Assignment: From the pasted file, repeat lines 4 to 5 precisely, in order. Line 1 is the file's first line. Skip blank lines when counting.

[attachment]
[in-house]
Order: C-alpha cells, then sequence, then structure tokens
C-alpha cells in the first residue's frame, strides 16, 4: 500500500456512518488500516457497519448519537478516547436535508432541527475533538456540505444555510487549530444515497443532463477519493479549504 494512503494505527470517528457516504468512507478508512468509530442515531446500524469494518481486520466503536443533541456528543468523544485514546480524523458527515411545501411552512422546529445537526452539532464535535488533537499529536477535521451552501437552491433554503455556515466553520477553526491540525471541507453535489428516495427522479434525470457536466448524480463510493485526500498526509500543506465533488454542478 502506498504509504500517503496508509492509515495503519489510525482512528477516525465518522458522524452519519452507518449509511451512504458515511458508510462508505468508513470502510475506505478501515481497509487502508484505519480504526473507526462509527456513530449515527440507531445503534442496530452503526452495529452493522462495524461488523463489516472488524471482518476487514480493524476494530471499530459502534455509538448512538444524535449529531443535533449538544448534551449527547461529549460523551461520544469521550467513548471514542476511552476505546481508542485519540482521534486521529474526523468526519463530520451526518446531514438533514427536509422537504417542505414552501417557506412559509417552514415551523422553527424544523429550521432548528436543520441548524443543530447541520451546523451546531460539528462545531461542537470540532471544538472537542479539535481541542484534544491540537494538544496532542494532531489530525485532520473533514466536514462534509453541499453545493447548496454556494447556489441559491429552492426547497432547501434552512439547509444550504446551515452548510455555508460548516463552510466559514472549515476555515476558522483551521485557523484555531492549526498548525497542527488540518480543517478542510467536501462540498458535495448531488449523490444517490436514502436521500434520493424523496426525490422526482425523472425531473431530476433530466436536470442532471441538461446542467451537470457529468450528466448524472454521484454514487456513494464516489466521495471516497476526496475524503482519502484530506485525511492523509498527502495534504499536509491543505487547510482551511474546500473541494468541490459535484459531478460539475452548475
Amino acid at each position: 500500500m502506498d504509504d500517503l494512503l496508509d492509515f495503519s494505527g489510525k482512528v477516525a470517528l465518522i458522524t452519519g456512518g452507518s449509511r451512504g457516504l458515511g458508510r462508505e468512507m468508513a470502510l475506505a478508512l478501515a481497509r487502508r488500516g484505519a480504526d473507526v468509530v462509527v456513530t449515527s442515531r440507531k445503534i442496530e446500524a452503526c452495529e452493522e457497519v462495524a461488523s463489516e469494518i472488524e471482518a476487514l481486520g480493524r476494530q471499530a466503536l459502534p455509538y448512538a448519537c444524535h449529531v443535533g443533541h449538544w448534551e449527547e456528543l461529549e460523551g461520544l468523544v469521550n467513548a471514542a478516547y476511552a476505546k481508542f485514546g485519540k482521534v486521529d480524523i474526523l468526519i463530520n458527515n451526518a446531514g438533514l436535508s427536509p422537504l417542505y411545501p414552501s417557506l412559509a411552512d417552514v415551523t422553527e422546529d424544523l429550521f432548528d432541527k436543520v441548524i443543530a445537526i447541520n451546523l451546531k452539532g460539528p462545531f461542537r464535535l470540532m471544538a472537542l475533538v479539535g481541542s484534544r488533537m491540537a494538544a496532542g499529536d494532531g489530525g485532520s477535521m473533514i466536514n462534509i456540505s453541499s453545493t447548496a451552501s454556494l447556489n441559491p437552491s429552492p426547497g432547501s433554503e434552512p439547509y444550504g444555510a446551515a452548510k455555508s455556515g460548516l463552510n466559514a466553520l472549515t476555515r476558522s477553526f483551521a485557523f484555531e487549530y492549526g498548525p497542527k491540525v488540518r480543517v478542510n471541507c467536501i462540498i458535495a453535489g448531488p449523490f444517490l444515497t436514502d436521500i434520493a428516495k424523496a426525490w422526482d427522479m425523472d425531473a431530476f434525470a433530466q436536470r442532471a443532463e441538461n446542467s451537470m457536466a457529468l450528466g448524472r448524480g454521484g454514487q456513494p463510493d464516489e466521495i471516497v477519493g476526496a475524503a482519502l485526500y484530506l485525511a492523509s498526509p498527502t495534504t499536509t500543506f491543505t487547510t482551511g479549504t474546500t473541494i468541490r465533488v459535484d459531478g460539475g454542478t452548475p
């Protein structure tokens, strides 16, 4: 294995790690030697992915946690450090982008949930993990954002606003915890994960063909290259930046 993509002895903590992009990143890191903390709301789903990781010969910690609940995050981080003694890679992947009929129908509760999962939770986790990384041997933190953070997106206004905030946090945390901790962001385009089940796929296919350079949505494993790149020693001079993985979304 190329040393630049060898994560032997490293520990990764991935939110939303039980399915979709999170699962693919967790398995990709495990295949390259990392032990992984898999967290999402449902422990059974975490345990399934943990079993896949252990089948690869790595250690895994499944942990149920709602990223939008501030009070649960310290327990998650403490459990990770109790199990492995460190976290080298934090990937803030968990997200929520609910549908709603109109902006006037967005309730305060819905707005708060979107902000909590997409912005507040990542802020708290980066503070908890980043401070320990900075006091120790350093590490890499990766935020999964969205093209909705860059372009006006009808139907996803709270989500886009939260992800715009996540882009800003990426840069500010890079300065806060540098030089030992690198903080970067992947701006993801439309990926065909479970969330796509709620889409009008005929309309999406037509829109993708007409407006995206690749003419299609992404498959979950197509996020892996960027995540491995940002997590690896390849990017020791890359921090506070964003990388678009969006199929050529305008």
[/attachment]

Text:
Amino acid at each position: 500500500m502506498d504509504d500517503l494512503l496508509d492509515f495503519s494505527g489510525k482512528v477516525a470517528l465518522i458522524t452519519g456512518g452507518s449509511r451512504g457516504l458515511g458508510r462508505e468512507m468508513a470502510l475506505a478508512l478501515a481497509r487502508r488500516g484505519a480504526d473507526v468509530v462509527v456513530t449515527s442515531r440507531k445503534i442496530e446500524a452503526c452495529e452493522e457497519v462495524a461488523s463489516e469494518i472488524e471482518a476487514l481486520g480493524r476494530q471499530a466503536l459502534p455509538y448512538a448519537c444524535h449529531v443535533g443533541h449538544w448534551e449527547e456528543l461529549e460523551g461520544l468523544v469521550n467513548a471514542a478516547y476511552a476505546k481508542f485514546g485519540k482521534v486521529d480524523i474526523l468526519i463530520n458527515n451526518a446531514g438533514l436535508s427536509p422537504l417542505y411545501p414552501s417557506l412559509a411552512d417552514v415551523t422553527e422546529d424544523l429550521f432548528d432541527k436543520v441548524i443543530a445537526i447541520n451546523l451546531k452539532g460539528p462545531f461542537r464535535l470540532m471544538a472537542l475533538v479539535g481541542s484534544r488533537m491540537a494538544a496532542g499529536d494532531g489530525g485532520s477535521m473533514i466536514n462534509i456540505s453541499s453545493t447548496a451552501s454556494l447556489n441559491p437552491s429552492p426547497g432547501s433554503e434552512p439547509y444550504g444555510a446551515a452548510k455555508s455556515g460548516l463552510n466559514a466553520l472549515t476555515r476558522s477553526f483551521a485557523f484555531e487549530y492549526g498548525p497542527k491540525v488540518r480543517v478542510n471541507c467536501i462540498i458535495a453535489g448531488p449523490f444517490l444515497t436514502d436521500i434520493a428516495k424523496a426525490w422526482d427522479m425523472d425531473a431530476f434525470a433530466q436536470r442532471a443532463e441538461n446542467s451537470m457536466a457529468l450528466g448524472r448524480g454521484g454514487q456513494p463510493d464516489e466521495i471516497v477519493g476526496a475524503a482519502l485526500y484530506l485525511a492523509s498526509p498527502t495534504t499536509t500543506f491543505t487547510t482551511g479549504t474546500t473541494i468541490r465533488v459535484d459531478g460539475g454542478t452548475p
């Protein structure tokens, strides 16, 4: 294995790690030697992915946690450090982008949930993990954002606003915890994960063909290259930046 993509002895903590992009990143890191903390709301789903990781010969910690609940995050981080003694890679992947009929129908509760999962939770986790990384041997933190953070997106206004905030946090945390901790962001385009089940796929296919350079949505494993790149020693001079993985979304 190329040393630049060898994560032997490293520990990764991935939110939303039980399915979709999170699962693919967790398995990709495990295949390259990392032990992984898999967290999402449902422990059974975490345990399934943990079993896949252990089948690869790595250690895994499944942990149920709602990223939008501030009070649960310290327990998650403490459990990770109790199990492995460190976290080298934090990937803030968990997200929520609910549908709603109109902006006037967005309730305060819905707005708060979107902000909590997409912005507040990542802020708290980066503070908890980043401070320990900075006091120790350093590490890499990766935020999964969205093209909705860059372009006006009808139907996803709270989500886009939260992800715009996540882009800003990426840069500010890079300065806060540098030089030992690198903080970067992947701006993801439309990926065909479970969330796509709620889409009008005929309309999406037509829109993708007409407006995206690749003419299609992404498959979950197509996020892996960027995540491995940002997590690896390849990017020791890359921090506070964003990388678009969006199929050529305008």